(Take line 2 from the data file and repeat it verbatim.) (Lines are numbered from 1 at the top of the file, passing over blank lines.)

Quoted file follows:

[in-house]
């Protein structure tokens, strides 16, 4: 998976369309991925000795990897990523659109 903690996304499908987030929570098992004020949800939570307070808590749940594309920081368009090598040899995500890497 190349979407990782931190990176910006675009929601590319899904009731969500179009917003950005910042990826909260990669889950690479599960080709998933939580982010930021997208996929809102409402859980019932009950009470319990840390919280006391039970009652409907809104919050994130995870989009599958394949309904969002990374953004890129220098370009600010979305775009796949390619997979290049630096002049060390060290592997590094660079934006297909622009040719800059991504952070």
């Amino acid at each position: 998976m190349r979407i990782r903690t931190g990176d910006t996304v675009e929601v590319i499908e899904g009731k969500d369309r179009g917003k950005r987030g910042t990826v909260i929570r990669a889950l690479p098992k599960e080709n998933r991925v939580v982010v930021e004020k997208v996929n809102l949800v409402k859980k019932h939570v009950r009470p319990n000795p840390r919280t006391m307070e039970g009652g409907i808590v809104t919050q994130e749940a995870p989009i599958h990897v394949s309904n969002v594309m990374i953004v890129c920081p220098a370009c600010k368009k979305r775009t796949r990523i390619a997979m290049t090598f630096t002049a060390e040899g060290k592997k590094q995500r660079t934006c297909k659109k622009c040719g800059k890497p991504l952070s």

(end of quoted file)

């Protein structure tokens, strides 16, 4: 998976369309991925000795990897990523659109 903690996304499908987030929570098992004020949800939570307070808590749940594309920081368009090598040899995500890497 190349979407990782931190990176910006675009929601590319899904009731969500179009917003950005910042990826909260990669889950690479599960080709998933939580982010930021997208996929809102409402859980019932009950009470319990840390919280006391039970009652409907809104919050994130995870989009599958394949309904969002990374953004890129220098370009600010979305775009796949390619997979290049630096002049060390060290592997590094660079934006297909622009040719800059991504952070």